Panoramas of Kazakhstan & Kyrgyzstan
This time we have some panoramas for you from 2 countries, one of which is the 9th biggest in the world (Kazakhstan). We spent a total of 6 weeks here, about 3 in each.
The 2 nations are very different, and even within one country the scenery changes with every few hundred kilometers, making it fascinating areas to explore. As usual, our route changed as soon as we got there and started reading about the many interesting places we could go to.
The vastness of the Kazakh steppe in the north, some might think it boring country, we thought the emptiness mesmerizing.
First glimpses of the famous Silk Road, an ancient adobe caravan-serai. After 3 days driving to get here, we felt as happy arriving here as travelers must have been back in those days.
We stayed overnight inside the old carava-serai and were rewarded with a stunning sunset.
Horseriding through the mountains of this stunning national park was rewarded with some seriously sore bums (and amazing views).
We add another world heritage site from Unesco to our list when we visit the Tamgaly petroglyphs. More than 3000 petroglyphs from the bronze and early stone age can be found here, as well as burial mounds, graves and remains of settlements. You can see a party on the left, and just to the right of the middle you can see some sun gods.
The stunning, red rocks of the Charyn Canyon make it very impressive. We were treated to some serious gale force winds during our overnight stay, making us a little grumpy the next day due to lack of sleep.
A little further the Charyn Canyon creates little oases along its icy waters, the contrast stunning (we think).
Every Sunday the locals gather to sell or buy livestock at this huge animal market. No reading descriptions, no checking out a photo, no entering of credit card details and no clicks with a mouse. Here they hand over real cash to buy their next sheep or walking hamburger after a bit of prodding, lifting, squeezing and serious negotiations about the price.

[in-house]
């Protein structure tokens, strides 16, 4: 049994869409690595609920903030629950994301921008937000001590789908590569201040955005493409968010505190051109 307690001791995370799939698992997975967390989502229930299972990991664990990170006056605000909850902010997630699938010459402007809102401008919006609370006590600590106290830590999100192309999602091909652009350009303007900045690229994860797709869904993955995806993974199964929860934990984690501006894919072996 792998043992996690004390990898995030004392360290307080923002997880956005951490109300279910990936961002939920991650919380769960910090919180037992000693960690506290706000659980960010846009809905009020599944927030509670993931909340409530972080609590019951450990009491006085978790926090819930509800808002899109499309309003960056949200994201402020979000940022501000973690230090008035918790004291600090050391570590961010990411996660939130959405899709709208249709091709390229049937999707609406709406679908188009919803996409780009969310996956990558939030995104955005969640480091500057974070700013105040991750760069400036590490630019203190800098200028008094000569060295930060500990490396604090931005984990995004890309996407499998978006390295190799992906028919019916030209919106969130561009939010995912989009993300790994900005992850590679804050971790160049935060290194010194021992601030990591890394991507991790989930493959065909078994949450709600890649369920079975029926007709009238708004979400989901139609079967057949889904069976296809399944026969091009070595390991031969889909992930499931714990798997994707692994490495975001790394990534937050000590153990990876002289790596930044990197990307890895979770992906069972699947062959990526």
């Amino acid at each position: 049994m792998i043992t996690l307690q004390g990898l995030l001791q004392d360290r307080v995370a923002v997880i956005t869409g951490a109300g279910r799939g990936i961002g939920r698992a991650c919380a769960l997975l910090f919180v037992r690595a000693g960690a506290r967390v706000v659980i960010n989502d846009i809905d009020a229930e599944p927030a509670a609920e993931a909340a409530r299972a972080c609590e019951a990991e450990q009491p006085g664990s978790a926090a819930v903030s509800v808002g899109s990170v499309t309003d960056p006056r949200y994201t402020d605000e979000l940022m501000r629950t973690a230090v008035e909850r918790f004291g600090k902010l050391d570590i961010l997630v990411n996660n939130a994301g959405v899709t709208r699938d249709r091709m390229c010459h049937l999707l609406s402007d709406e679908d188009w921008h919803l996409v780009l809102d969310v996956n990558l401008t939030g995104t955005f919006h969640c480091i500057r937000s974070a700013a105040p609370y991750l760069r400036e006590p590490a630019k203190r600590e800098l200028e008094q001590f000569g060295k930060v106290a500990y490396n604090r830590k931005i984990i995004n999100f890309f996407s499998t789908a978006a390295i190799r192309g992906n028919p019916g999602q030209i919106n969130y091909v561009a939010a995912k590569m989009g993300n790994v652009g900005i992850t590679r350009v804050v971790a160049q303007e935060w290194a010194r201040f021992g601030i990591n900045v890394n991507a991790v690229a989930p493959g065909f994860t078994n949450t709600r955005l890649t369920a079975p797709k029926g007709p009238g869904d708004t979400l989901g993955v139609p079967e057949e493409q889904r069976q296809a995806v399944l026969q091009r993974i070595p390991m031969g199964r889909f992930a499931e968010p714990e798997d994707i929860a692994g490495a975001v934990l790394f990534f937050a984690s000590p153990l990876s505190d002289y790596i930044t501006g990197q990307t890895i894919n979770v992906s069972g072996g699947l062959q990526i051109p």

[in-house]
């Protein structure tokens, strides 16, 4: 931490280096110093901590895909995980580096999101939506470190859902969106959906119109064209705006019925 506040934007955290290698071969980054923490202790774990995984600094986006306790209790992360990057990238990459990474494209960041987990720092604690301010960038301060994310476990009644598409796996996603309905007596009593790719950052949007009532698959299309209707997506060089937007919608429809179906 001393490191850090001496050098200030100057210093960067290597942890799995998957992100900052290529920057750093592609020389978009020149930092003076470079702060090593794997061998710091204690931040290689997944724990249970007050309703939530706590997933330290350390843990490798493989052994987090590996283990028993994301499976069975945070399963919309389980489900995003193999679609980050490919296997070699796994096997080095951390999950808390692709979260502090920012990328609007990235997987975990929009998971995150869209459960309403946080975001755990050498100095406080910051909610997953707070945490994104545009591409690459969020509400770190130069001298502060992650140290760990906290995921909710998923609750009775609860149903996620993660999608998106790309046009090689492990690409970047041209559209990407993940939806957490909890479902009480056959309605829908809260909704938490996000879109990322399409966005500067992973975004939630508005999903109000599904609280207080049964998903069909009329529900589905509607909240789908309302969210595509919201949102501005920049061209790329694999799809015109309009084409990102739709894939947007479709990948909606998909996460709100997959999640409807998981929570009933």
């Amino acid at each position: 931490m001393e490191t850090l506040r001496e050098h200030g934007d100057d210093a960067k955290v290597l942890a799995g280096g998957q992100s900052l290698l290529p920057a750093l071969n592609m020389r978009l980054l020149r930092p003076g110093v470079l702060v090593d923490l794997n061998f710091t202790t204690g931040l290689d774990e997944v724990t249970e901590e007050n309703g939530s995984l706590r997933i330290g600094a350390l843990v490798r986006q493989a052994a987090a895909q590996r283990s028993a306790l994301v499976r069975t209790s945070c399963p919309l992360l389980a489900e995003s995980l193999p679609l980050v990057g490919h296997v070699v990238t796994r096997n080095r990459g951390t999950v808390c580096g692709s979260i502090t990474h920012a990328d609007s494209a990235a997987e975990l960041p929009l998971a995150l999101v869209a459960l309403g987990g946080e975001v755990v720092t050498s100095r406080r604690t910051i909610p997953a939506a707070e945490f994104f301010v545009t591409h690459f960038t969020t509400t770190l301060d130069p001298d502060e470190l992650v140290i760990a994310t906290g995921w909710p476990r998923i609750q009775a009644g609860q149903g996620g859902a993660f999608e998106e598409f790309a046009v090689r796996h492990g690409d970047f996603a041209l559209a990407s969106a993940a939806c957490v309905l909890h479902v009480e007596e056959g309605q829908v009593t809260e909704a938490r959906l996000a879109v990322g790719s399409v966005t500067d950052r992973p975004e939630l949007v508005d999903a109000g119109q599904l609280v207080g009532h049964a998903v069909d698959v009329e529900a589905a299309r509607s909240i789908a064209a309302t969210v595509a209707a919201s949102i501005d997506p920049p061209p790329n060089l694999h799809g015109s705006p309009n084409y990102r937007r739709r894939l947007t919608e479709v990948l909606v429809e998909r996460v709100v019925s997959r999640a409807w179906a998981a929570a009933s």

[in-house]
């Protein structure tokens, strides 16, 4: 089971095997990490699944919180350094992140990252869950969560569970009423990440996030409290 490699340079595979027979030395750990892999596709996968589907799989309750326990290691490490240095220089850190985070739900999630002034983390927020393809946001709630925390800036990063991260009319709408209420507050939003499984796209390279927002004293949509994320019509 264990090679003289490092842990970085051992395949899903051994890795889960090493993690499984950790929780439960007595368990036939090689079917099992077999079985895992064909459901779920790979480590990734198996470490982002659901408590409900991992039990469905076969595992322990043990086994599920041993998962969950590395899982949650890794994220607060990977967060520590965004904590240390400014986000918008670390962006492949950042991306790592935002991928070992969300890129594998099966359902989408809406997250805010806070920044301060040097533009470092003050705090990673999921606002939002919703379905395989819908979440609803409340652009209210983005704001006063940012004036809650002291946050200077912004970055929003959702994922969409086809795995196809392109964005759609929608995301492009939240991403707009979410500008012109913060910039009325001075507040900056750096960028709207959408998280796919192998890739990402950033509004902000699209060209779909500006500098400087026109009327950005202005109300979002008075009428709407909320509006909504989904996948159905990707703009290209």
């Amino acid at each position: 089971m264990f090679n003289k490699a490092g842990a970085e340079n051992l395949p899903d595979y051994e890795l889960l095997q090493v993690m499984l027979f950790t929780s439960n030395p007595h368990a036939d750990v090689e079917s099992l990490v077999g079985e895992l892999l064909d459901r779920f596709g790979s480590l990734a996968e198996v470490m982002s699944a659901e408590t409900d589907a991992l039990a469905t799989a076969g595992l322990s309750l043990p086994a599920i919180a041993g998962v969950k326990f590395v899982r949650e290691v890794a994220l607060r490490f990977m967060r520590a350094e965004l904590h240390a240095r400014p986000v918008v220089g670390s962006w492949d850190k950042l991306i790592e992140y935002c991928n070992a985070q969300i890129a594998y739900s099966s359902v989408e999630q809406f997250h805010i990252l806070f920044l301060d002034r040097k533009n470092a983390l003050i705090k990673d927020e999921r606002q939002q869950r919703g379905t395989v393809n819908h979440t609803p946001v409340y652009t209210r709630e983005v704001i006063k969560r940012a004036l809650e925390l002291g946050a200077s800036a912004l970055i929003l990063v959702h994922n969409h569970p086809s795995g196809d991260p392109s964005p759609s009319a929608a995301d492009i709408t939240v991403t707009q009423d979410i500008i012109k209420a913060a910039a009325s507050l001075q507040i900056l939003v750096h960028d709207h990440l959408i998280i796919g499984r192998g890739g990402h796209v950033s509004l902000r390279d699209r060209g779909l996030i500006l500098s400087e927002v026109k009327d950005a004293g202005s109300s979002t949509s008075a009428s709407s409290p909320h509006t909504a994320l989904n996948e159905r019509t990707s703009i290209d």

The Tian Shan mountains of Kyrgyzstan provide plenty of opportunities to snap panoramas, it was hard to pick ‘the best ones’. This was the glacier at the top of the Uch Tor valley.
The view from (near) the top of the glacier, looking back down the Uch Tor valley.
Looking back up the Kul Tor Valley on the second day of our hike. We descended from the right, and the Karakol Glacier is on the other side of the snowcapped mountains, which we reached via the 4020m pass.
The final scree slope before we get to the beautiful blue Ala Kol lake for our campsite on day 4 of our hike. The waterfall comes straight from the lake.
The last day of the hike, on the final ascent up to the Ala Kol pass (directly above Jude’s head) where it was snowing. Then a long way down to the hot springs in the next valley.
View from the Ala Kol pass at 3860m. Just stunning isn’t it?
A wind-still evening on the shores of Lake Issy Kul with a gorgeous sunset. We had a swim and enjoyed reading our books until the natural light disappeared.
On our way to Lake Song-Kol through another beautiful valley. The road followed the glacial river for dozens of kilometers. A little earlier we had met the hardcore Russian rafters paddling this grade 5 / 6 river.
A deserted track next to a little creek makes another perfect campsite. We haven’t had any problems finding great campsites in both Kazakhstan and Kyrgyzstan. Our standards have definitely improved since China!
Driving from Tash Rabat (the historic caravan-serai) to Arslanbob (the biggest walnut forest in the world) we drove through this type of landscape for 2 days. The snow on top of the mountains is fresh. On the higher passes we had to plough through 10 cm of fresh snow.
Another issue caused by the terrible Mongolian roads or is it too late to blame those now? The back brake protection plate cracked and had to be removed. We had it welded in Osh a couple of days later for $5. This was the only rainy day during our 6 weeks in Kazakhstan and Kyrgyzstan.
Our first view of the Pamir mountains as we approach the border with Tajikistan. Peak Lenin at 7,150m is visible towards the right, and the Pamir Highway cuts through the middle of the chain. This was one of the most magnificent views of the trip so far.
Fantastic pics! Can’t wait to see them ALL! 😉
hahaha, you’d probably need weeks to see them all!
How did you get the panoramic shots? Did you take them like this or crop them wide afterwards? Great landscape photographs! x
thanks! we take the panos using our little Sony compact camera, works great and we use it all the time.
Stunning photographs! Esp the Ala Kol pass x
thanks Claire, glad you enjoyed them. More stories and photos coming soon (uploading some tonight hopefully).